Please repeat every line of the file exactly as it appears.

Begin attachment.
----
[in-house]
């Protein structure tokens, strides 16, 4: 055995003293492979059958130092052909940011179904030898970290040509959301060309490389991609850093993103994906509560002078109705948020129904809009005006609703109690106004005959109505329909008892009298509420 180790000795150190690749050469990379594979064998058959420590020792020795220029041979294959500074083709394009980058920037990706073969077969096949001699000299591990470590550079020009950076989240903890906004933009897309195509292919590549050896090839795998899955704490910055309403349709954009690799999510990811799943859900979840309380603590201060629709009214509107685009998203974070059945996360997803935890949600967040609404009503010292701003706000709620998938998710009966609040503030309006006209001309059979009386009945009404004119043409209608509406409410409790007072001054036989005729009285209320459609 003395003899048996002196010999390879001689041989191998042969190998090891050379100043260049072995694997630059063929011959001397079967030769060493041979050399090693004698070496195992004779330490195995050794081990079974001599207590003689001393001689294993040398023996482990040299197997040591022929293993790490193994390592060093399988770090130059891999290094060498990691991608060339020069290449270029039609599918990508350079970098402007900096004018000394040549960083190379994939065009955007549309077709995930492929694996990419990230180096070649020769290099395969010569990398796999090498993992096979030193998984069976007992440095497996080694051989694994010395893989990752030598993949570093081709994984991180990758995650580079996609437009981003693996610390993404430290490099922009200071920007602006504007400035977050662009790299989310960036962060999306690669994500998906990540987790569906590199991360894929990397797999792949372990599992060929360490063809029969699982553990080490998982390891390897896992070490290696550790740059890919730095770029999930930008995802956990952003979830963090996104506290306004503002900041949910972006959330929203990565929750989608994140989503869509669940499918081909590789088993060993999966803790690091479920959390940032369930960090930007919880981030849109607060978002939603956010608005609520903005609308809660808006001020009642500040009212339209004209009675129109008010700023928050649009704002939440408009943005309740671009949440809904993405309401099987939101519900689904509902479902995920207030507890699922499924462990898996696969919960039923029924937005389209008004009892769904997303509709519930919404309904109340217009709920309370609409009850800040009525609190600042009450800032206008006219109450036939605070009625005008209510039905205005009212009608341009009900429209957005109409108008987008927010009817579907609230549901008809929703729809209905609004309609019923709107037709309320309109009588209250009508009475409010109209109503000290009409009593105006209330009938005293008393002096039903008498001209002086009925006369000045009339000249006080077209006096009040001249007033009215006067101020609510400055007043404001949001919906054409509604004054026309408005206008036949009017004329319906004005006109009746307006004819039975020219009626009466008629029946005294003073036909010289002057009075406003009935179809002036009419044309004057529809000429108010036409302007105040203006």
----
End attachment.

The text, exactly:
[in-house]
């Protein structure tokens, strides 16, 4: 055995003293492979059958130092052909940011179904030898970290040509959301060309490389991609850093993103994906509560002078109705948020129904809009005006609703109690106004005959109505329909008892009298509420 180790000795150190690749050469990379594979064998058959420590020792020795220029041979294959500074083709394009980058920037990706073969077969096949001699000299591990470590550079020009950076989240903890906004933009897309195509292919590549050896090839795998899955704490910055309403349709954009690799999510990811799943859900979840309380603590201060629709009214509107685009998203974070059945996360997803935890949600967040609404009503010292701003706000709620998938998710009966609040503030309006006209001309059979009386009945009404004119043409209608509406409410409790007072001054036989005729009285209320459609 003395003899048996002196010999390879001689041989191998042969190998090891050379100043260049072995694997630059063929011959001397079967030769060493041979050399090693004698070496195992004779330490195995050794081990079974001599207590003689001393001689294993040398023996482990040299197997040591022929293993790490193994390592060093399988770090130059891999290094060498990691991608060339020069290449270029039609599918990508350079970098402007900096004018000394040549960083190379994939065009955007549309077709995930492929694996990419990230180096070649020769290099395969010569990398796999090498993992096979030193998984069976007992440095497996080694051989694994010395893989990752030598993949570093081709994984991180990758995650580079996609437009981003693996610390993404430290490099922009200071920007602006504007400035977050662009790299989310960036962060999306690669994500998906990540987790569906590199991360894929990397797999792949372990599992060929360490063809029969699982553990080490998982390891390897896992070490290696550790740059890919730095770029999930930008995802956990952003979830963090996104506290306004503002900041949910972006959330929203990565929750989608994140989503869509669940499918081909590789088993060993999966803790690091479920959390940032369930960090930007919880981030849109607060978002939603956010608005609520903005609308809660808006001020009642500040009212339209004209009675129109008010700023928050649009704002939440408009943005309740671009949440809904993405309401099987939101519900689904509902479902995920207030507890699922499924462990898996696969919960039923029924937005389209008004009892769904997303509709519930919404309904109340217009709920309370609409009850800040009525609190600042009450800032206008006219109450036939605070009625005008209510039905205005009212009608341009009900429209957005109409108008987008927010009817579907609230549901008809929703729809209905609004309609019923709107037709309320309109009588209250009508009475409010109209109503000290009409009593105006209330009938005293008393002096039903008498001209002086009925006369000045009339000249006080077209006096009040001249007033009215006067101020609510400055007043404001949001919906054409509604004054026309408005206008036949009017004329319906004005006109009746307006004819039975020219009626009466008629029946005294003073036909010289002057009075406003009935179809002036009419044309004057529809000429108010036409302007105040203006």